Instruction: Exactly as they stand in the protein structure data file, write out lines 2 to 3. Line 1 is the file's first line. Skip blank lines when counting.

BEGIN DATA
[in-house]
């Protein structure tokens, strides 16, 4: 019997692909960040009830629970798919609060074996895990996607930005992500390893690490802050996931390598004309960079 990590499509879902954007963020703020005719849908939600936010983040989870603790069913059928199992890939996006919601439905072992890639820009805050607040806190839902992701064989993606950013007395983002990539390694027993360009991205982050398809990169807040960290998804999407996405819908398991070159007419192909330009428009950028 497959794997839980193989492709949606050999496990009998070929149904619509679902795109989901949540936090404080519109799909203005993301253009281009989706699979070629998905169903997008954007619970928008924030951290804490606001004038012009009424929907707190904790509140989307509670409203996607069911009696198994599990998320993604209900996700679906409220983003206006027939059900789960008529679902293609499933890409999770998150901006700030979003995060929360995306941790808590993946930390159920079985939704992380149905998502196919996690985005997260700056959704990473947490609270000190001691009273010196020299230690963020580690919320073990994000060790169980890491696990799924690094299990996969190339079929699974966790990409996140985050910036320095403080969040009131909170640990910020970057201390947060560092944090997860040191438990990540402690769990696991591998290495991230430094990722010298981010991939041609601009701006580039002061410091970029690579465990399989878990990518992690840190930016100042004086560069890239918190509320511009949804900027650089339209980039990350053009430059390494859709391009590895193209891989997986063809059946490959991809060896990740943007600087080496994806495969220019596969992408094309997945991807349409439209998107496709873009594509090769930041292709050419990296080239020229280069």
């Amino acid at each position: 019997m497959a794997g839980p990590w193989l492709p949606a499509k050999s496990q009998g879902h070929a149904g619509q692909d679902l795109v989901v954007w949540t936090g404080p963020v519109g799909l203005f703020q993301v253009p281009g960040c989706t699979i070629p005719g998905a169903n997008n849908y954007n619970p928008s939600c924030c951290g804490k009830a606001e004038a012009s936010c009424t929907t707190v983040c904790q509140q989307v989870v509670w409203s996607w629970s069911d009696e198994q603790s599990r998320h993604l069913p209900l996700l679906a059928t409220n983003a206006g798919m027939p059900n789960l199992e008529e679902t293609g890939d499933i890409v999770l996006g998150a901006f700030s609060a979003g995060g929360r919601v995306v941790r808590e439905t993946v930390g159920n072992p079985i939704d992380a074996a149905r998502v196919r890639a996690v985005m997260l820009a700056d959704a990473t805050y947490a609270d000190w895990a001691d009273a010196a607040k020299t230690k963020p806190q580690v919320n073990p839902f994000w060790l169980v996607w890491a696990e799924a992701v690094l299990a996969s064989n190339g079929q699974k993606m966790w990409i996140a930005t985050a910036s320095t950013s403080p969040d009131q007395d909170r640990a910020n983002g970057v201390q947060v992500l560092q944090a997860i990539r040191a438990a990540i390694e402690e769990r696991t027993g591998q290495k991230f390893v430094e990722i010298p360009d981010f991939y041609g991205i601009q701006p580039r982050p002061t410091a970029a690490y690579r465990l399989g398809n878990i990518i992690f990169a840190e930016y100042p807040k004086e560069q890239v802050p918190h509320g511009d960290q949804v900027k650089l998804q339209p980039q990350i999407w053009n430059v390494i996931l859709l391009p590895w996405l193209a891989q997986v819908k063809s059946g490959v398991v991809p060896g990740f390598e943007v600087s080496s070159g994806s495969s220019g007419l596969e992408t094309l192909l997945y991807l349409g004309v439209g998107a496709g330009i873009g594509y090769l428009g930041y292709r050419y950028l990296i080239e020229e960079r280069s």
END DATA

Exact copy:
């Protein structure tokens, strides 16, 4: 019997692909960040009830629970798919609060074996895990996607930005992500390893690490802050996931390598004309960079 990590499509879902954007963020703020005719849908939600936010983040989870603790069913059928199992890939996006919601439905072992890639820009805050607040806190839902992701064989993606950013007395983002990539390694027993360009991205982050398809990169807040960290998804999407996405819908398991070159007419192909330009428009950028 497959794997839980193989492709949606050999496990009998070929149904619509679902795109989901949540936090404080519109799909203005993301253009281009989706699979070629998905169903997008954007619970928008924030951290804490606001004038012009009424929907707190904790509140989307509670409203996607069911009696198994599990998320993604209900996700679906409220983003206006027939059900789960008529679902293609499933890409999770998150901006700030979003995060929360995306941790808590993946930390159920079985939704992380149905998502196919996690985005997260700056959704990473947490609270000190001691009273010196020299230690963020580690919320073990994000060790169980890491696990799924690094299990996969190339079929699974966790990409996140985050910036320095403080969040009131909170640990910020970057201390947060560092944090997860040191438990990540402690769990696991591998290495991230430094990722010298981010991939041609601009701006580039002061410091970029690579465990399989878990990518992690840190930016100042004086560069890239918190509320511009949804900027650089339209980039990350053009430059390494859709391009590895193209891989997986063809059946490959991809060896990740943007600087080496994806495969220019596969992408094309997945991807349409439209998107496709873009594509090769930041292709050419990296080239020229280069």
């Amino acid at each position: 019997m497959a794997g839980p990590w193989l492709p949606a499509k050999s496990q009998g879902h070929a149904g619509q692909d679902l795109v989901v954007w949540t936090g404080p963020v519109g799909l203005f703020q993301v253009p281009g960040c989706t699979i070629p005719g998905a169903n997008n849908y954007n619970p928008s939600c924030c951290g804490k009830a606001e004038a012009s936010c009424t929907t707190v983040c904790q509140q989307v989870v509670w409203s996607w629970s069911d009696e198994q603790s599990r998320h993604l069913p209900l996700l679906a059928t409220n983003a206006g798919m027939p059900n789960l199992e008529e679902t293609g890939d499933i890409v999770l996006g998150a901006f700030s609060a979003g995060g929360r919601v995306v941790r808590e439905t993946v930390g159920n072992p079985i939704d992380a074996a149905r998502v196919r890639a996690v985005m997260l820009a700056d959704a990473t805050y947490a609270d000190w895990a001691d009273a010196a607040k020299t230690k963020p806190q580690v919320n073990p839902f994000w060790l169980v996607w890491a696990e799924a992701v690094l299990a996969s064989n190339g079929q699974k993606m966790w990409i996140a930005t985050a910036s320095t950013s403080p969040d009131q007395d909170r640990a910020n983002g970057v201390q947060v992500l560092q944090a997860i990539r040191a438990a990540i390694e402690e769990r696991t027993g591998q290495k991230f390893v430094e990722i010298p360009d981010f991939y041609g991205i601009q701006p580039r982050p002061t410091a970029a690490y690579r465990l399989g398809n878990i990518i992690f990169a840190e930016y100042p807040k004086e560069q890239v802050p918190h509320g511009d960290q949804v900027k650089l998804q339209p980039q990350i999407w053009n430059v390494i996931l859709l391009p590895w996405l193209a891989q997986v819908k063809s059946g490959v398991v991809p060896g990740f390598e943007v600087s080496s070159g994806s495969s220019g007419l596969e992408t094309l192909l997945y991807l349409g004309v439209g998107a496709g330009i873009g594509y090769l428009g930041y292709r050419y950028l990296i080239e020229e960079r280069s």